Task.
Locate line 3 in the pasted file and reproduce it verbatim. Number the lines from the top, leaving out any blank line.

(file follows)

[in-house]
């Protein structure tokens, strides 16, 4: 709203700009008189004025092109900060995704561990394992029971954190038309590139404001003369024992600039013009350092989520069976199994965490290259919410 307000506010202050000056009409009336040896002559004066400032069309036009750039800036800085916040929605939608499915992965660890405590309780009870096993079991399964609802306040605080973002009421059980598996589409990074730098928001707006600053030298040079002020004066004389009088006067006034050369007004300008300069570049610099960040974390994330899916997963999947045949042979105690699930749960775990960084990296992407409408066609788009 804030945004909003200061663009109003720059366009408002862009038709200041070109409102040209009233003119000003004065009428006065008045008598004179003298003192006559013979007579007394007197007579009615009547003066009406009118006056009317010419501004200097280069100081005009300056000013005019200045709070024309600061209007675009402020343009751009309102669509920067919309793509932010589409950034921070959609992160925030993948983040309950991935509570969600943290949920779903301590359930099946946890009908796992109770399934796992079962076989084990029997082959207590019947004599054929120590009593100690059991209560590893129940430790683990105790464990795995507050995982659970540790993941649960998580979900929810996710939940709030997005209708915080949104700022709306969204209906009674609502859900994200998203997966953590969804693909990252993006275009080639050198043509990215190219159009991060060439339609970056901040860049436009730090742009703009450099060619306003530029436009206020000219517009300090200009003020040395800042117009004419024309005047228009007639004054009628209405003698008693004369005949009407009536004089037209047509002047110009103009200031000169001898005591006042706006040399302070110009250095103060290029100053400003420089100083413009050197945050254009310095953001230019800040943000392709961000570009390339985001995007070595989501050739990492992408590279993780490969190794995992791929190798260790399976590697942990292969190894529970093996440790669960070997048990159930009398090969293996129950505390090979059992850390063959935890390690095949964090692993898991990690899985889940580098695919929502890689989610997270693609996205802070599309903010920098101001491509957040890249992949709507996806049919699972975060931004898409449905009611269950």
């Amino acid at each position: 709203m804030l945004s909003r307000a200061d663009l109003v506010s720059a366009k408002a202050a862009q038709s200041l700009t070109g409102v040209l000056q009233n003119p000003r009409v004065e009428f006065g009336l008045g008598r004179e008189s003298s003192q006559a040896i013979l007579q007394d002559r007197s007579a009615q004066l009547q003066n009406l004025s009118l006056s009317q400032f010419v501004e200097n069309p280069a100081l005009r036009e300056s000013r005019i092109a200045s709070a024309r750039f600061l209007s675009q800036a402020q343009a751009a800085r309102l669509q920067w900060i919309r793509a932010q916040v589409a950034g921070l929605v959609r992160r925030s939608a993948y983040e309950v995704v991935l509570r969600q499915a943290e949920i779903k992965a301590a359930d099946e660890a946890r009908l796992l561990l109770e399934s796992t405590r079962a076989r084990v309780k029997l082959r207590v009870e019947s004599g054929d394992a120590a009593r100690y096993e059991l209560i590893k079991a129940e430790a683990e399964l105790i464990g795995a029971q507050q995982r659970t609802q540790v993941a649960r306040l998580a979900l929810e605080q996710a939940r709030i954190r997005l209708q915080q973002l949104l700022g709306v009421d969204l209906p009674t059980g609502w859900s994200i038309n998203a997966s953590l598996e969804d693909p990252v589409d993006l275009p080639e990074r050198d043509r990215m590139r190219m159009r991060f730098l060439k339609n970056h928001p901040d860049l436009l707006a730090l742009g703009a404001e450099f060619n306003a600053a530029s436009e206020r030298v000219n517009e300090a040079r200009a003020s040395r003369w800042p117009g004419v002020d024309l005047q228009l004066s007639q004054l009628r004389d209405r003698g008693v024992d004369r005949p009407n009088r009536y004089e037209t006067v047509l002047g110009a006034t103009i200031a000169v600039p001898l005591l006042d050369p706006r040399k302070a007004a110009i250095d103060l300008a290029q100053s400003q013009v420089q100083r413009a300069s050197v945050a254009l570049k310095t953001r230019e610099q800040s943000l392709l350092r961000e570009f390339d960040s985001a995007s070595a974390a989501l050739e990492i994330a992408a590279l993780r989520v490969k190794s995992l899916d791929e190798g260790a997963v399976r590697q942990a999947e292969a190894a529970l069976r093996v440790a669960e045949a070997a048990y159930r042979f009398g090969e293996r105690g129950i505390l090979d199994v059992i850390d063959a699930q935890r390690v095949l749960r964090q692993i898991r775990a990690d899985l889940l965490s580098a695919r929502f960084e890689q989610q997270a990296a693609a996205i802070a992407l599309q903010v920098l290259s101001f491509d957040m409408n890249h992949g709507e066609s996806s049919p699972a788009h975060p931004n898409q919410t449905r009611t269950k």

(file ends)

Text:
């Amino acid at each position: 709203m804030l945004s909003r307000a200061d663009l109003v506010s720059a366009k408002a202050a862009q038709s200041l700009t070109g409102v040209l000056q009233n003119p000003r009409v004065e009428f006065g009336l008045g008598r004179e008189s003298s003192q006559a040896i013979l007579q007394d002559r007197s007579a009615q004066l009547q003066n009406l004025s009118l006056s009317q400032f010419v501004e200097n069309p280069a100081l005009r036009e300056s000013r005019i092109a200045s709070a024309r750039f600061l209007s675009q800036a402020q343009a751009a800085r309102l669509q920067w900060i919309r793509a932010q916040v589409a950034g921070l929605v959609r992160r925030s939608a993948y983040e309950v995704v991935l509570r969600q499915a943290e949920i779903k992965a301590a359930d099946e660890a946890r009908l796992l561990l109770e399934s796992t405590r079962a076989r084990v309780k029997l082959r207590v009870e019947s004599g054929d394992a120590a009593r100690y096993e059991l209560i590893k079991a129940e430790a683990e399964l105790i464990g795995a029971q507050q995982r659970t609802q540790v993941a649960r306040l998580a979900l929810e605080q996710a939940r709030i954190r997005l209708q915080q973002l949104l700022g709306v009421d969204l209906p009674t059980g609502w859900s994200i038309n998203a997966s953590l598996e969804d693909p990252v589409d993006l275009p080639e990074r050198d043509r990215m590139r190219m159009r991060f730098l060439k339609n970056h928001p901040d860049l436009l707006a730090l742009g703009a404001e450099f060619n306003a600053a530029s436009e206020r030298v000219n517009e300090a040079r200009a003020s040395r003369w800042p117009g004419v002020d024309l005047q228009l004066s007639q004054l009628r004389d209405r003698g008693v024992d004369r005949p009407n009088r009536y004089e037209t006067v047509l002047g110009a006034t103009i200031a000169v600039p001898l005591l006042d050369p706006r040399k302070a007004a110009i250095d103060l300008a290029q100053s400003q013009v420089q100083r413009a300069s050197v945050a254009l570049k310095t953001r230019e610099q800040s943000l392709l350092r961000e570009f390339d960040s985001a995007s070595a974390a989501l050739e990492i994330a992408a590279l993780r989520v490969k190794s995992l899916d791929e190798g260790a997963v399976r590697q942990a999947e292969a190894a529970l069976r093996v440790a669960e045949a070997a048990y159930r042979f009398g090969e293996r105690g129950i505390l090979d199994v059992i850390d063959a699930q935890r390690v095949l749960r964090q692993i898991r775990a990690d899985l889940l965490s580098a695919r929502f960084e890689q989610q997270a990296a693609a996205i802070a992407l599309q903010v920098l290259s101001f491509d957040m409408n890249h992949g709507e066609s996806s049919p699972a788009h975060p931004n898409q919410t449905r009611t269950k």